"Many of he families who fled violence in Nineveh’s Sinjar region in recent weeks are in urgent need of water, food and shelter," she said. "You know that there are very high temperatures. It is very difficult to live in this type of conditions and people are looking for water and food and WFP is very concerned.”
US air drops

Aid agencies report the humanitarian situation of the Yazidi is dire. The United States has begun airdrops of food and water to help the desperate men, women and children survive.

The U.N. Human Rights Office says it is deeply alarmed by the situation in northern Iraq, particularly the situation of vulnerable minority groups, including the Yazidi, Christian and Turkomen communities.

Spokeswoman Ravina Shamdasani says her office continues to receive worrying reports of atrocities being committed by the Islamic State against the groups.

“We do have very worrying information of children dying of the recruitment of child soldiers," she said. "And, we also have very disturbing reports of the treatment of women - women being sold as sex slaves and, you know, being punished for not adhering to the misinterpretations of Islamic law as well.  We have very worrying reports of these.”

Shamdasani says widespread or systematic attacks directed against any civilian population because of their ethnic background, religion or belief might constitute a crime against humanity. She says all armed groups, including the Islamic State, must abide by international humanitarian law, including that of protecting civilians.

You May Like

Afghanistan, Pakistan Leaders to Hold Icebreaking Talks in Paris

Two sides are expected to discuss ways to ease bilateral tensions and jointly work for resumption of stalled peace talks between Afghan government and Taliban officials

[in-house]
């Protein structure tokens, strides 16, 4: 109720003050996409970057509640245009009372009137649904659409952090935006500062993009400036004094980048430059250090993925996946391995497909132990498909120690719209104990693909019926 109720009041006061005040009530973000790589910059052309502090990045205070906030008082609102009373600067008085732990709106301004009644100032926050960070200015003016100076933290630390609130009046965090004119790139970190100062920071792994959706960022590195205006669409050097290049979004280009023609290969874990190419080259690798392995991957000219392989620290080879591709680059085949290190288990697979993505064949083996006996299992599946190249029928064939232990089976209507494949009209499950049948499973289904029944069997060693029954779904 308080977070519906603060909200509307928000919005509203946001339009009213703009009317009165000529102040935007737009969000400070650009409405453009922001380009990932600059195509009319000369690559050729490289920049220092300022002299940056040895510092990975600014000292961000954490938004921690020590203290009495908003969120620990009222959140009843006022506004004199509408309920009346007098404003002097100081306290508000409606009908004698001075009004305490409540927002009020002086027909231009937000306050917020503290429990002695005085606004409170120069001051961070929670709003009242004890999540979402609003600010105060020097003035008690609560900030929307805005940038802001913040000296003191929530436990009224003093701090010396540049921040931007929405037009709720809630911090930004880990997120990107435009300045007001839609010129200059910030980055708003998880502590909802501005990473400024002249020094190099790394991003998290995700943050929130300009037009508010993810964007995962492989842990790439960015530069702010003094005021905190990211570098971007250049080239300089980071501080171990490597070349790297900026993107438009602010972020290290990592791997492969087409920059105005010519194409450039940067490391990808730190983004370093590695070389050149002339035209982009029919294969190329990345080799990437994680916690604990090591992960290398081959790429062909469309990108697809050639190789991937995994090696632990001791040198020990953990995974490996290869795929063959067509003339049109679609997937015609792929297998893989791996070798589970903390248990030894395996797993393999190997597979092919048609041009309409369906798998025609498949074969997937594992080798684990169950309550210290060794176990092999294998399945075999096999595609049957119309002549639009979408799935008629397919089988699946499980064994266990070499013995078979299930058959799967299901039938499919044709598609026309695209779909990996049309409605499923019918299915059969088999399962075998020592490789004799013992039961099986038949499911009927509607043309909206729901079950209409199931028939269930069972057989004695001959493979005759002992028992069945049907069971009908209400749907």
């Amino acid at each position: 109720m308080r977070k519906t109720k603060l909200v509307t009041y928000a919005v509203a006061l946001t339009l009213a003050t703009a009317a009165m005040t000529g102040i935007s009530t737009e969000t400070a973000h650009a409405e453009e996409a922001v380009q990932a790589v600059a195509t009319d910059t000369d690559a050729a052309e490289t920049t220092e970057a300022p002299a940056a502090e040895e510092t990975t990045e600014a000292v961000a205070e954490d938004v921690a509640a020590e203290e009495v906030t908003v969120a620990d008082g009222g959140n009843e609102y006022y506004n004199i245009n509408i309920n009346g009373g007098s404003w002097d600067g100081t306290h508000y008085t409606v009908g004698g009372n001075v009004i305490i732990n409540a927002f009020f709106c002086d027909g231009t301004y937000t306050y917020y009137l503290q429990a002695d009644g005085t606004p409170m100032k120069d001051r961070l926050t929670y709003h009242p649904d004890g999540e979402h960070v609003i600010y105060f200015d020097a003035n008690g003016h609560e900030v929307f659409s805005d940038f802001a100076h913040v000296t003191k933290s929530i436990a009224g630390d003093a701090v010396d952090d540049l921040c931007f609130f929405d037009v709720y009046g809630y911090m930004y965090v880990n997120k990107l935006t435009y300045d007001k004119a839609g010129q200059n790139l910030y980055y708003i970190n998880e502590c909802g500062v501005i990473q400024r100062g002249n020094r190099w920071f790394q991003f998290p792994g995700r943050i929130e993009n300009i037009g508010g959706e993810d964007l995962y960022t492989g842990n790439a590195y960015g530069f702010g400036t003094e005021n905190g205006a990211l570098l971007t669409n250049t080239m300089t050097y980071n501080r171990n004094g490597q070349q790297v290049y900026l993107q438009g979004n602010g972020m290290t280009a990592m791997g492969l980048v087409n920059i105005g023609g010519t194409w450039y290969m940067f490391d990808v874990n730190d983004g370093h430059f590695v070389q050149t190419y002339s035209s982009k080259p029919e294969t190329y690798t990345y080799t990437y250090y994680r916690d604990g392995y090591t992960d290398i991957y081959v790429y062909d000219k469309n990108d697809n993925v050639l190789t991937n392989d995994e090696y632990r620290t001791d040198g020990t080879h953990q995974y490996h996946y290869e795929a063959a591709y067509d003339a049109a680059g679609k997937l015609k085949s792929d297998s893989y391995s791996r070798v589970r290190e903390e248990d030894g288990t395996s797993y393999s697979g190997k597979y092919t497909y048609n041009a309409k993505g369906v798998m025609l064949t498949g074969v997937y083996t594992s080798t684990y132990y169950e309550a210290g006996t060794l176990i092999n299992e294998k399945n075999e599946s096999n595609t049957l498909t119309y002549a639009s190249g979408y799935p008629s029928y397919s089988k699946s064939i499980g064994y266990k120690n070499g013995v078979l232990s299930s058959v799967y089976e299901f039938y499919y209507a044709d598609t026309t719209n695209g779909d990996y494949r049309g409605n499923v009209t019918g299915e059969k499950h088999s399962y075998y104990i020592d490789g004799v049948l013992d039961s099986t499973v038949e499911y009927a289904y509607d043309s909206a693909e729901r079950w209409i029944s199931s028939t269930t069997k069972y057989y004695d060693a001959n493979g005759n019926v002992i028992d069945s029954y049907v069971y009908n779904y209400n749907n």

Corruption Busting Is Her Game

South African activist is building 'international online community of thousands of corruption fighters'

Former SAF Businessman Gives Books, Love of Reading to Students

Steve Tsakaris now involved in nonprofit Read to Rise, which distributes books in Soweto, encourages lower-grade primary school students to read

This forum has been closed.
There are no comments in this forum. Be first and add one

Featured Videos

Your JavaScript is turned off or you have an old version of Adobe's Flash Player. Get the latest Flash player.
Belgium-Germany Border Remains Porous, Even As Manhunt For Paris Attacker Continuesi
Ayesha Tanzeem
November 25, 2015 10:46 PM
One of the suspected gunmen in the Nov. 13 Paris attacks, Salah Abdeslam, evaded law enforcement, made his way to Belgium, and is now believed to have fled to Germany. VOA correspondent Ayesha Tanzeem makes the journey across the border from Belgium into Germany to see how porous the borders really are.

Video Belgium-Germany Border Remains Porous, Even As Manhunt For Paris Attacker Continues

One of the suspected gunmen in the Nov. 13 Paris attacks, Salah Abdeslam, evaded law enforcement, made his way to Belgium, and is now believed to have fled to Germany. VOA correspondent Ayesha Tanzeem makes the journey across the border from Belgium into Germany to see how porous the borders really are.